American Journal of Respiratory Cell and Molecular Biology

Elafin and secretory leukocyte protease inhibitor (SLPI) are pleiotropic molecules chiefly synthesized at the mucosal surface that have a fundamental role in the surveillance against microbial infections. Their initial discovery as anti-proteases present in the inflammatory milieu in chronic pathologies such as those of the lung suggested that they may play a role in keeping in check extracellular proteases released during the excessive activation of innate immune cells such as neutrophils. This soon proved to be a simplistic explanation, as other functions were also soon ascribed to these molecules (antimicrobial, modulation of innate and adaptive immunity, regulation of tissue repair). Data emanating from patients with chronic pathologies (in the lung and elsewhere) have shown that SLPI and elafin are often inactivated in inflammatory secretions, either through the action of host or microbial products, justifying attempts at antiprotease supplementation in clinical protocols. Although these have been sparse, proof of principle has been demonstrated, and future challenges will undoubtedly rest with improvements in methods of delivery in the context of tissue inflammation and in careful selection of patients more likely to benefit from SLPI/elafin augmentation.

Despite the inherent difficulties of targetting drugs to the inflammed lungs, the very pleiotropic activity of secretory leukocyte protease inhibitor and elafin (antibacterial, adjuvanticity at mucosal defences, anti-protease) suggest that these molecules should be of interest to pharmaceutical companies and pulmonologists seeking solutions to treat infective exacerbations of inflammatory lung diseases.

The mucosal surfaces are the first barriers against infections and have an essential role in the prevention of systemic dissemination of pathogens. To achieve this role in a naive host, lung epithelial cells and alveolar macrophages sense pathogens through an array of pathogen recognition receptors such as Toll-like receptors (TLRs) and non-TLR receptors such as lectin/collectin molecules and scavenger receptors. This interaction leads to the synthesis of antimicrobial molecules with direct cytotoxic activity against pathogens as well as that of cytokines/chemokines, the role of which is to mobilize other phagocytes such as neutrophils, as well as inducing protective immune responses. Neutrophils, however, have, upon activation, considerable potential to cause collateral damage and harm host tissues, in particular through the release of numerous proteases such as neutrophil elastase (NE), cathepsin G, proteinase-3, metalloproteases, and cysteine proteases (16). It seems therefore important for the host to protect itself by producing antiproteases. The latter have been classified as “systemic” or “alarm” depending on their site of production (7).

Liver-derived antiproteases such as α1-proteinase inhibitor (A1-Pi) and α1-antichymotrypsin are also important inhibitors of neutrophil enzymes NE and cathepsin-G. The present review will deal chiefly with the alarm serine-protease inhibitors secretory leukocyte protease inhibitor (SLPI) and elafin, which can be considered mostly as mucosal and locally produced defense molecules (8). Throughout this review, we will only use the term “SLPI” to describe the former, but will indistinctively, unless specified, use the terms “elafin” or “trappin-2” to describe the latter.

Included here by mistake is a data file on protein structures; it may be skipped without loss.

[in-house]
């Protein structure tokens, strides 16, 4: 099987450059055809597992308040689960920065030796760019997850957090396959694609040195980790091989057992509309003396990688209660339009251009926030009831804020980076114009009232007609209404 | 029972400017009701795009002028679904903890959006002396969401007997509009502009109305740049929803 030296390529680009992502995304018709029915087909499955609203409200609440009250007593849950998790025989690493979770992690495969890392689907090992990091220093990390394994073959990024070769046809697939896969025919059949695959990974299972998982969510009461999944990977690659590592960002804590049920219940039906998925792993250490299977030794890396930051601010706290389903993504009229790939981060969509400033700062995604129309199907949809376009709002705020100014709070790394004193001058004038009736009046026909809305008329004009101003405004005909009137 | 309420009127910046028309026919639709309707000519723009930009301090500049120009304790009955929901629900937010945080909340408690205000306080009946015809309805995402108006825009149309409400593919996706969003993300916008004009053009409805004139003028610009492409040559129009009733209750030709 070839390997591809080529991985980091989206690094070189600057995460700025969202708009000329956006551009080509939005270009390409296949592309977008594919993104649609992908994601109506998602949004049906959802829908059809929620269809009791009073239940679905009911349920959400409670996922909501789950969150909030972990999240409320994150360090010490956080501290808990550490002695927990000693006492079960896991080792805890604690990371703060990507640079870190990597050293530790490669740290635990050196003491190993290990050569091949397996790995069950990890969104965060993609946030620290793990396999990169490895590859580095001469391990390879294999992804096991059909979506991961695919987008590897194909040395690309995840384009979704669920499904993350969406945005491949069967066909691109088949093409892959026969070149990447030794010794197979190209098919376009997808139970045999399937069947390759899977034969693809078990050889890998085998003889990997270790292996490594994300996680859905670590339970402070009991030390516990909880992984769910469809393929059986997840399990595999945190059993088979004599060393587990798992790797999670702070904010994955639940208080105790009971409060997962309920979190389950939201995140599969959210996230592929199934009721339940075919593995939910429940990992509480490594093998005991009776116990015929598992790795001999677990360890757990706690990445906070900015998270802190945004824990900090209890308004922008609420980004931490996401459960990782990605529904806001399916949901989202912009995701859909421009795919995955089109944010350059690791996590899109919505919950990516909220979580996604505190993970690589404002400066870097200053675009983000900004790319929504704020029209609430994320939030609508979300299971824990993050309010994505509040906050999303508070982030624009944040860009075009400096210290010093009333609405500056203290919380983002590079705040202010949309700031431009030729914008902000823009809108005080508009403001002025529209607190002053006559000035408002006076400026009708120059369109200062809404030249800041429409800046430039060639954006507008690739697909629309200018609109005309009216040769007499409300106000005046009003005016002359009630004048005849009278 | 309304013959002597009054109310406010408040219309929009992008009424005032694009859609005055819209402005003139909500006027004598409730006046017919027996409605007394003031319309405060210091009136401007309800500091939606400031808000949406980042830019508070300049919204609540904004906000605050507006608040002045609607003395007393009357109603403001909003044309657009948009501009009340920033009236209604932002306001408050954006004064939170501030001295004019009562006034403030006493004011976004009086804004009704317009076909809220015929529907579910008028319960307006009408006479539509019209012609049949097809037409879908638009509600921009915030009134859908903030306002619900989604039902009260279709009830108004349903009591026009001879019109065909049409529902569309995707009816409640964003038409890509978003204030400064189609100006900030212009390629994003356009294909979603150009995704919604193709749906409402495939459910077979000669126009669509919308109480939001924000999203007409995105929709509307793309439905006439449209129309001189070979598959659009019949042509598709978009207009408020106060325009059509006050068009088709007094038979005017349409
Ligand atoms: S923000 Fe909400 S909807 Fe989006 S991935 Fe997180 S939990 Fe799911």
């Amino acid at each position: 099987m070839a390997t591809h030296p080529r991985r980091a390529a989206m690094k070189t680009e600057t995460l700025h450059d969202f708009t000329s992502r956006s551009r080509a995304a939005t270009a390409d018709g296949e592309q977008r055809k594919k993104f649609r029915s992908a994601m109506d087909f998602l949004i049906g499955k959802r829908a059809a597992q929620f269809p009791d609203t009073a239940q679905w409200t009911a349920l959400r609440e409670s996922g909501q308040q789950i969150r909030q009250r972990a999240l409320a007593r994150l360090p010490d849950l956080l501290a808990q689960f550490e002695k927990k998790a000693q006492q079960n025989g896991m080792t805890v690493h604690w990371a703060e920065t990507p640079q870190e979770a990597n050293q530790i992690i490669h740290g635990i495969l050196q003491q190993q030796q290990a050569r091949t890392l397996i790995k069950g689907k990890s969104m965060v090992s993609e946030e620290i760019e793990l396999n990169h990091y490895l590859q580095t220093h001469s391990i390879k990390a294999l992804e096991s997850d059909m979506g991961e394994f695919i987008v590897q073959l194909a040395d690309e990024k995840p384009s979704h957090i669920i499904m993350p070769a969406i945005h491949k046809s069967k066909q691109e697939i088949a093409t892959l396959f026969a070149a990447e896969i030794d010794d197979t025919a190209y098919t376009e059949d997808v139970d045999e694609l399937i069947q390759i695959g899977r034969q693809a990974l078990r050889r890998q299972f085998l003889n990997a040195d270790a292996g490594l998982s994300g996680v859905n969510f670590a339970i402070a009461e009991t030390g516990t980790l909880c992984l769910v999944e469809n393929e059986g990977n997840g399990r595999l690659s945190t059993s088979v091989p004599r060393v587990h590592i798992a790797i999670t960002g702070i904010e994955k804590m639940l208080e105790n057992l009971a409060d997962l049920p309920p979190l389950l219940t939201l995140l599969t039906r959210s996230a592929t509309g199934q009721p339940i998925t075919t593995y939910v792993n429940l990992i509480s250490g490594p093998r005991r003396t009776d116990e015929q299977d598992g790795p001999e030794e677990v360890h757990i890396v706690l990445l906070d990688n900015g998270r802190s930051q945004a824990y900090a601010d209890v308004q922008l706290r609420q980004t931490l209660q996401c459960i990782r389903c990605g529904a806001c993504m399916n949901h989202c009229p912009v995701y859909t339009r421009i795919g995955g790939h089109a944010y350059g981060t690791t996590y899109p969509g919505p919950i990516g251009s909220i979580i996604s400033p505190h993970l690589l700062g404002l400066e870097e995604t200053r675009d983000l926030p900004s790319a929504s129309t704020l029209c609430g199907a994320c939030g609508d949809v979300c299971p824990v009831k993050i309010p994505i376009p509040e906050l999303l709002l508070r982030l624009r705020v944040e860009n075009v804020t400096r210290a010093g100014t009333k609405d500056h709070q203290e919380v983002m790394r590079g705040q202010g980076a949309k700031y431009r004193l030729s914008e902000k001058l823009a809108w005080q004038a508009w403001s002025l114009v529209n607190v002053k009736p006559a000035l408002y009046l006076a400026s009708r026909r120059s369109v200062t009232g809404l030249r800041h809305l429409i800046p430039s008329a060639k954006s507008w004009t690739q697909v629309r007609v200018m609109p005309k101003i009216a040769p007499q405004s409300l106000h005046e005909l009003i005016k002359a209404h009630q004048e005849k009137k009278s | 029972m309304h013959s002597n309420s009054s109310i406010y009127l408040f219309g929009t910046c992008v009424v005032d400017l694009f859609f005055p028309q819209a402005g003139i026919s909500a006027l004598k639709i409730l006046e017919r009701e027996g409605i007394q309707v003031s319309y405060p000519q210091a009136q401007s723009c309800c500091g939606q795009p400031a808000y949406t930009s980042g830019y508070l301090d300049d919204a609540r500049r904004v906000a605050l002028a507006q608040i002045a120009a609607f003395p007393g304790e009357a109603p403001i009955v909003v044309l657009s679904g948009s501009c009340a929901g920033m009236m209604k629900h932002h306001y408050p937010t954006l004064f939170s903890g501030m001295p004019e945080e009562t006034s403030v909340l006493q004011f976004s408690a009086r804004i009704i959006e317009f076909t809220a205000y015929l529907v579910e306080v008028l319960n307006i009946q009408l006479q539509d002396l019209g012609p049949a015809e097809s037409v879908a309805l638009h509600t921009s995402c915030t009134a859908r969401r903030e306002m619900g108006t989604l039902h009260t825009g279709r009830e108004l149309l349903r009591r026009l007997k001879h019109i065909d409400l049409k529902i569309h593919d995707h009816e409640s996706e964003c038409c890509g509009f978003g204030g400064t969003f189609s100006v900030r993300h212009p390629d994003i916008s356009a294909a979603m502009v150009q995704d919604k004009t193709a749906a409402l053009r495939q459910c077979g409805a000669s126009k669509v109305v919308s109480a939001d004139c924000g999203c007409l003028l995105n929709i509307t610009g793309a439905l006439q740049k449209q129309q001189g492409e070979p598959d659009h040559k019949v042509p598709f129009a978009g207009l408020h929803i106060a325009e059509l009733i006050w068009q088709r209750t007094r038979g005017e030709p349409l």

SLPI and elafin have been purified and characterized in a period of time spanning the late '70s to the early '90s under a variety of names (to name a few: bronchial inhibitor [BrI], mucosal proteinase inhibitor [MPI], antileukoprotease [ALP], human seminal plasma inhibitor [HUSI-I] for SLPI [913]; or BSI-E, elastase-specific inhibitor [ESI], precursor of elafin-ESI [PELESI], skin-derived antileukoprotease [SKALP], trappin-2, for elafin [1421]). They (or their orthologs) are found in invertebrates (22) and verterbrate lineages, even though most the studies have concerned mammalian species (23, 24). They have been described in fetal (25, 26) as well as in adult tissues.

They are members of the WAP (whey-acidic protein) family of molecules, the latter being a major component of the whey fraction of milk. WAP proteins share limited sequence identity, except for their conserved cysteine-rich regions, known as 4-disulphide core (4-DSC) domains, and the positional conservation of specific residues (2729). SLPI and trappin-2 are two low-molecular-weight secreted proteins (Mr 11.7 and 9.9, respectively), and they are heavily disulfide-bonded (8 and 4 C-C, respectively), with a high net positive charge (+11 and +7, respectively). SLPI contains two WAP domains, with its antiprotease activity residing in its second C-terminus WAP/4-DSC domain, while elafin is composed of two regions: a globular C-terminus WAP/4-DSC domain structurally similar to that of SLPI and also endowed with the antiprotease activity, and a flexible NH2 domain referred to as “cementoin,” or “trappin” domain (hence one of the acronyms), which provides a substrate for the enzyme transglutaminase (30, 31). This enzyme allows elafin to be cross-linked into polymers or with extracellular matrix components (32, 33).